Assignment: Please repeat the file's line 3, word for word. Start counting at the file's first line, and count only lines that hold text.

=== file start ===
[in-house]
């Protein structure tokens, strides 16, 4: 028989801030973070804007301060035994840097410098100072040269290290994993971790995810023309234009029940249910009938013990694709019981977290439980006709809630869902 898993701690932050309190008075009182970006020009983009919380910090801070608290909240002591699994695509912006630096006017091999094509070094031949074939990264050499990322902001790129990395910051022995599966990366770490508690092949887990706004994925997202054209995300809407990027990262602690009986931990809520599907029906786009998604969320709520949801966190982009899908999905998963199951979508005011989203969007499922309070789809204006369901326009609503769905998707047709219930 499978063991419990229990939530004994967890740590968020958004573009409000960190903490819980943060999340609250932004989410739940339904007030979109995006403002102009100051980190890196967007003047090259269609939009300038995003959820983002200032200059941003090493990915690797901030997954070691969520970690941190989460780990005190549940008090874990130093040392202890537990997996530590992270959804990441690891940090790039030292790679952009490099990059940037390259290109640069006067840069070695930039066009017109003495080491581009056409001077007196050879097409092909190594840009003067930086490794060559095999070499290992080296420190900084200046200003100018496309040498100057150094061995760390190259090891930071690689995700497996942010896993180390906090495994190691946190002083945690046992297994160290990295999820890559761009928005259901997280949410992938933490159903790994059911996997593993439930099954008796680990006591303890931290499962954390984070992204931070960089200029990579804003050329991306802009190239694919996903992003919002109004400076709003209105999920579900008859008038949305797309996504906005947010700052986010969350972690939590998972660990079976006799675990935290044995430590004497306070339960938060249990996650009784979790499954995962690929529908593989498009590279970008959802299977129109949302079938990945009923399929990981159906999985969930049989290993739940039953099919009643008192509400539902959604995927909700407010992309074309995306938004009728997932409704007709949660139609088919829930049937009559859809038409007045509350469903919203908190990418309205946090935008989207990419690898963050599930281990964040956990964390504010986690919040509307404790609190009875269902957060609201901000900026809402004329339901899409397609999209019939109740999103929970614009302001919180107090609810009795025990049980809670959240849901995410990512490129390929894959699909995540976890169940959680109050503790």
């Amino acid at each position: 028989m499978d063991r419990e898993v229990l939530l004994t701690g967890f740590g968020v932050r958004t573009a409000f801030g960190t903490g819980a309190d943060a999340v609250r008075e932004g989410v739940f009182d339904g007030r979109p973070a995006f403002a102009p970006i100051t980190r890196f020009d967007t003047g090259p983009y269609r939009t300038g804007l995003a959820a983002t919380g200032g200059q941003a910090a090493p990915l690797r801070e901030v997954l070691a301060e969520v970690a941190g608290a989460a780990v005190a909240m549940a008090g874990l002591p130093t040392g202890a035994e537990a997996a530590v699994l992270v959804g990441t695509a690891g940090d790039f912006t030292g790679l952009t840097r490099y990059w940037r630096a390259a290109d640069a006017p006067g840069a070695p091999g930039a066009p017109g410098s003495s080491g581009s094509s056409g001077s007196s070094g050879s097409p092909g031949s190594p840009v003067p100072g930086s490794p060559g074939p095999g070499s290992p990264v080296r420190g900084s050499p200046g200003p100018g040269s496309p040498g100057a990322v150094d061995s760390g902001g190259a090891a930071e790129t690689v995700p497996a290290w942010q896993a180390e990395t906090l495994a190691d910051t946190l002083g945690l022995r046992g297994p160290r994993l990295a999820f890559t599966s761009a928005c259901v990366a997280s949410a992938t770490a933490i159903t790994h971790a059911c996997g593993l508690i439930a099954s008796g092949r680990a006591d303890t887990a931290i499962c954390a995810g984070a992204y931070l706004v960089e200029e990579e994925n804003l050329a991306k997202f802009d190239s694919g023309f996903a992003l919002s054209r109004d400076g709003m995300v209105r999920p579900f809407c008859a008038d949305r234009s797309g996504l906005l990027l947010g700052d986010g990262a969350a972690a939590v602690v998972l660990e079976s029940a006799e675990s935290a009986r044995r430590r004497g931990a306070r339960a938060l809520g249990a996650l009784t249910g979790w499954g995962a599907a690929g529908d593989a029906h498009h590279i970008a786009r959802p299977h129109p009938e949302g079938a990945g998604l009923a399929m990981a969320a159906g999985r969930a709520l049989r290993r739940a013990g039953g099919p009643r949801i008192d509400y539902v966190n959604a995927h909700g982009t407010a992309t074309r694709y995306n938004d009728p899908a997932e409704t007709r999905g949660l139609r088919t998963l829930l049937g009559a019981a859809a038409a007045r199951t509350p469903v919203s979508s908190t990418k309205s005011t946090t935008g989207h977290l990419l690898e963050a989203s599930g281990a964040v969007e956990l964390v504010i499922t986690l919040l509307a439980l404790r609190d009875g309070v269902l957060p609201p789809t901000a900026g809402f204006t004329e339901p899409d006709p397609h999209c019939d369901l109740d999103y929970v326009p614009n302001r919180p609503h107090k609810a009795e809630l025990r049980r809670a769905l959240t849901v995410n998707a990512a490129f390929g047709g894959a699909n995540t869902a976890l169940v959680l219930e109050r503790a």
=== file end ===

């Amino acid at each position: 028989m499978d063991r419990e898993v229990l939530l004994t701690g967890f740590g968020v932050r958004t573009a409000f801030g960190t903490g819980a309190d943060a999340v609250r008075e932004g989410v739940f009182d339904g007030r979109p973070a995006f403002a102009p970006i100051t980190r890196f020009d967007t003047g090259p983009y269609r939009t300038g804007l995003a959820a983002t919380g200032g200059q941003a910090a090493p990915l690797r801070e901030v997954l070691a301060e969520v970690a941190g608290a989460a780990v005190a909240m549940a008090g874990l002591p130093t040392g202890a035994e537990a997996a530590v699994l992270v959804g990441t695509a690891g940090d790039f912006t030292g790679l952009t840097r490099y990059w940037r630096a390259a290109d640069a006017p006067g840069a070695p091999g930039a066009p017109g410098s003495s080491g581009s094509s056409g001077s007196s070094g050879s097409p092909g031949s190594p840009v003067p100072g930086s490794p060559g074939p095999g070499s290992p990264v080296r420190g900084s050499p200046g200003p100018g040269s496309p040498g100057a990322v150094d061995s760390g902001g190259a090891a930071e790129t690689v995700p497996a290290w942010q896993a180390e990395t906090l495994a190691d910051t946190l002083g945690l022995r046992g297994p160290r994993l990295a999820f890559t599966s761009a928005c259901v990366a997280s949410a992938t770490a933490i159903t790994h971790a059911c996997g593993l508690i439930a099954s008796g092949r680990a006591d303890t887990a931290i499962c954390a995810g984070a992204y931070l706004v960089e200029e990579e994925n804003l050329a991306k997202f802009d190239s694919g023309f996903a992003l919002s054209r109004d400076g709003m995300v209105r999920p579900f809407c008859a008038d949305r234009s797309g996504l906005l990027l947010g700052d986010g990262a969350a972690a939590v602690v998972l660990e079976s029940a006799e675990s935290a009986r044995r430590r004497g931990a306070r339960a938060l809520g249990a996650l009784t249910g979790w499954g995962a599907a690929g529908d593989a029906h498009h590279i970008a786009r959802p299977h129109p009938e949302g079938a990945g998604l009923a399929m990981a969320a159906g999985r969930a709520l049989r290993r739940a013990g039953g099919p009643r949801i008192d509400y539902v966190n959604a995927h909700g982009t407010a992309t074309r694709y995306n938004d009728p899908a997932e409704t007709r999905g949660l139609r088919t998963l829930l049937g009559a019981a859809a038409a007045r199951t509350p469903v919203s979508s908190t990418k309205s005011t946090t935008g989207h977290l990419l690898e963050a989203s599930g281990a964040v969007e956990l964390v504010i499922t986690l919040l509307a439980l404790r609190d009875g309070v269902l957060p609201p789809t901000a900026g809402f204006t004329e339901p899409d006709p397609h999209c019939d369901l109740d999103y929970v326009p614009n302001r919180p609503h107090k609810a009795e809630l025990r049980r809670a769905l959240t849901v995410n998707a990512a490129f390929g047709g894959a699909n995540t869902a976890l169940v959680l219930e109050r503790a």